A visitor observes vegetable grown in the AeroFarms in New Jersey, the United States, Dec. 17, 2015. (Xinhua/Wang Lei)
GUADALAJARA, Mexico, July 2 (Xinhua) -- Mexico City resident Leonardo Moreno grows his own vegetables, but not in a rooftop garden warmed by sunlight, as one might imagine, nor in small pots arranged on a kitchen windowsill.
Moreno uses LED lights to grow spinach, lettuce and other leafy greens in small fish tanks inside his apartment.
"The idea is not to shut ourselves off (to possibilities) and find alternatives to (traditional) food production," Moreno told Xinhua.
A member of Biohackers Mexico, which brings together people interested in biotechnology, Moreno presented his experiment in small-scale indoor urban farming at Campus Party, a five-day technology fair taking place until Sunday in Guadalajara, the capital of western Jalisco state.
Creating your own mini hydroponic garden "is just one more option that I'm presenting (to show) solutions are possible to future problems," he said.
"The creation of smart crops at home represents an alternative for people (in cities). It's a more practical system that offers savings and at the same time allows us to eat healthier and fresher foods," Moreno told participants at the fair.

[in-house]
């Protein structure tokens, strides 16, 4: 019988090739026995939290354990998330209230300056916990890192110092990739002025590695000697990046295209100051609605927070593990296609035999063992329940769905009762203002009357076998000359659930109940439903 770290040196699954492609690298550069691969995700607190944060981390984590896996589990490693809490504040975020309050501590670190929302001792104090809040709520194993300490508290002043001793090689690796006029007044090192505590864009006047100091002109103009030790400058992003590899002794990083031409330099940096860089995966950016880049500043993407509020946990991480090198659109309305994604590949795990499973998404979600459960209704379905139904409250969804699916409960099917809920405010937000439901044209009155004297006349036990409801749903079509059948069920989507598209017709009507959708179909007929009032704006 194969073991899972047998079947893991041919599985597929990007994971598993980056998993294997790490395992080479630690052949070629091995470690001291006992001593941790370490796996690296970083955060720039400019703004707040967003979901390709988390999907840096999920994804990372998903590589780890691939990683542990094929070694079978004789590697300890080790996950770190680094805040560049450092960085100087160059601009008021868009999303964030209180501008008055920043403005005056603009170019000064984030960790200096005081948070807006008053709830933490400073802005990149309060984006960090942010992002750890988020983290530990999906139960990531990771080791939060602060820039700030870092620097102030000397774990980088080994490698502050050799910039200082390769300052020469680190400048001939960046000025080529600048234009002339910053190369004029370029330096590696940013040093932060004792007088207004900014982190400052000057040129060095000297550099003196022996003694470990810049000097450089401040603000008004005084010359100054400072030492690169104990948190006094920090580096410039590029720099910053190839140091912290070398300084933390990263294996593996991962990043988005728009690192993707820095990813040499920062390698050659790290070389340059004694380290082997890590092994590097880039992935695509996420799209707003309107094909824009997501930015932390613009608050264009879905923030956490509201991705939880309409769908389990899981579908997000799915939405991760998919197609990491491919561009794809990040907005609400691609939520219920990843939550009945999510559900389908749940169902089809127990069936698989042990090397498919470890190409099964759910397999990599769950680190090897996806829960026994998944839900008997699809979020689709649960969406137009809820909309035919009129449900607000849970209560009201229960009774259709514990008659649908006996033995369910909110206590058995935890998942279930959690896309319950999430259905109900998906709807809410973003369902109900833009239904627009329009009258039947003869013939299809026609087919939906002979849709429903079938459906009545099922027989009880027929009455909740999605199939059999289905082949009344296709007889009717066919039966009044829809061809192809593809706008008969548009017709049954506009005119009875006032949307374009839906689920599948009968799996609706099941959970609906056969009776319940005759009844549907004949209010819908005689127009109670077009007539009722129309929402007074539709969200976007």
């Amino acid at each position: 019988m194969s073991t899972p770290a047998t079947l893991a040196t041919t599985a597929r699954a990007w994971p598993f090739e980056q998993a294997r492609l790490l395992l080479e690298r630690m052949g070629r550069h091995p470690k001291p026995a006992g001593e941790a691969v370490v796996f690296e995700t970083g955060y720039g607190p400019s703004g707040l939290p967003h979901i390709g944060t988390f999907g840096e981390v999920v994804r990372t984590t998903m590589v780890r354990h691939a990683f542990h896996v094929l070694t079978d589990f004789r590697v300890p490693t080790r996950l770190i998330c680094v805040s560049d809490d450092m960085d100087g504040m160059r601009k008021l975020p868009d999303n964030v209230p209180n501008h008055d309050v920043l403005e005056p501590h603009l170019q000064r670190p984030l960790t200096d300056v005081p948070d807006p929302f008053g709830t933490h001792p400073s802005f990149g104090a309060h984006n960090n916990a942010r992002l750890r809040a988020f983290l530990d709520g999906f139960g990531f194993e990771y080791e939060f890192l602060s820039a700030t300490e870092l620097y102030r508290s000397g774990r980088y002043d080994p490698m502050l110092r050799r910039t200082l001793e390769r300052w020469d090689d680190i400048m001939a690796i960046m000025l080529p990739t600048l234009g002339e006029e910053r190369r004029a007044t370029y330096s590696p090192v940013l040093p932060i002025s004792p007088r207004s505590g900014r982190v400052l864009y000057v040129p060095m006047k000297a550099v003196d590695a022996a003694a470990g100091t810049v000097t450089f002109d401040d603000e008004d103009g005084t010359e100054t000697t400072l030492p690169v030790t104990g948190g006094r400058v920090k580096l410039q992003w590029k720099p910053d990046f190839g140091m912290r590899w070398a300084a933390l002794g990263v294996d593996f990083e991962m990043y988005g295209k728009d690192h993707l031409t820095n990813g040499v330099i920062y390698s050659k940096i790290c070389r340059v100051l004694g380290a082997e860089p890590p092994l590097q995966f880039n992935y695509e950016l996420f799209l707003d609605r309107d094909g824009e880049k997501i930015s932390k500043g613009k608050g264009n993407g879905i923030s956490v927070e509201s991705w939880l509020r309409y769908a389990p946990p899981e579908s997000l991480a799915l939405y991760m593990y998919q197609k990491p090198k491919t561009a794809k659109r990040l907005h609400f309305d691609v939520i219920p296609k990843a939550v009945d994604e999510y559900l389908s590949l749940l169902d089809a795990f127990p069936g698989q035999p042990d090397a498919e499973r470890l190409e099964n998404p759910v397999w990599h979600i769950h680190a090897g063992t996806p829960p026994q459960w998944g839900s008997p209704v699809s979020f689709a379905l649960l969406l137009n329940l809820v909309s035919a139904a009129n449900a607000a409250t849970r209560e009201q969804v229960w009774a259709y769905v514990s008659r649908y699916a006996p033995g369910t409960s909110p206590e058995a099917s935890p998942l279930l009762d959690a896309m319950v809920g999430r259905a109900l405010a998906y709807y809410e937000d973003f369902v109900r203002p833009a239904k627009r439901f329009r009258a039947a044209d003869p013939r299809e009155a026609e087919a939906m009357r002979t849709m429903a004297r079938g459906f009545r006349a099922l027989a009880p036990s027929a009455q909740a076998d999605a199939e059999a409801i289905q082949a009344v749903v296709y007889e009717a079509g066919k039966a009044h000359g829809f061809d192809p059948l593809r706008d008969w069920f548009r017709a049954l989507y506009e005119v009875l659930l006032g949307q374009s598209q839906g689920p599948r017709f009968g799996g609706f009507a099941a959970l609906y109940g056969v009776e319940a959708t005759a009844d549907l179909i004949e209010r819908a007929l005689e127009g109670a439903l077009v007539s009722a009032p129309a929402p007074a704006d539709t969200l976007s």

Some 60 percent of commercial hydroponic gardens in Mexico fail for a variety of reasons, said Moreno, including insufficient knowledge about how the system works, poorly trained personnel, or market reasons.
"We need to strengthen the culture of producing crops in hydroponic greenhouses and in training technicians, because a well-advised greenhouse only has a 2 percent chance of failing," said Moreno.
An employee gives a briefing before a tour of Panasonic's first indoor vegetable farm at their factory in Singapore July 31, 2014. (Xinhua/REUTERS/Edgar Su)
In Mexico, he acknowledged, the sector lacks both the technology and investment to grow, as it has in Panama and China.
"Panama exports (hydroponic produce) and has great potential to do so, not to mention China, which has bet on this type of farming, has invested a lot of money in the technology and is even a leading manufacturer of the LED lights this type of farming needs," said Moreno.
Mexico could do the same, he says.
"I believe the future solution to the problem of climate change -- and also to guarantee future food security -- will be these types of crops," said Moreno.
There is an growing interest in indoor urban farming in Mexico, according to a group of young students in Jalisco working on their own small-scale hydroponic gardening project, who were looking for investors at Campus Party.
"We are studying the techniques ... you have to know about the parameters of light, the quantity of photons emitted, the quantity of oxygen. It's important for us to carry out our project," they said.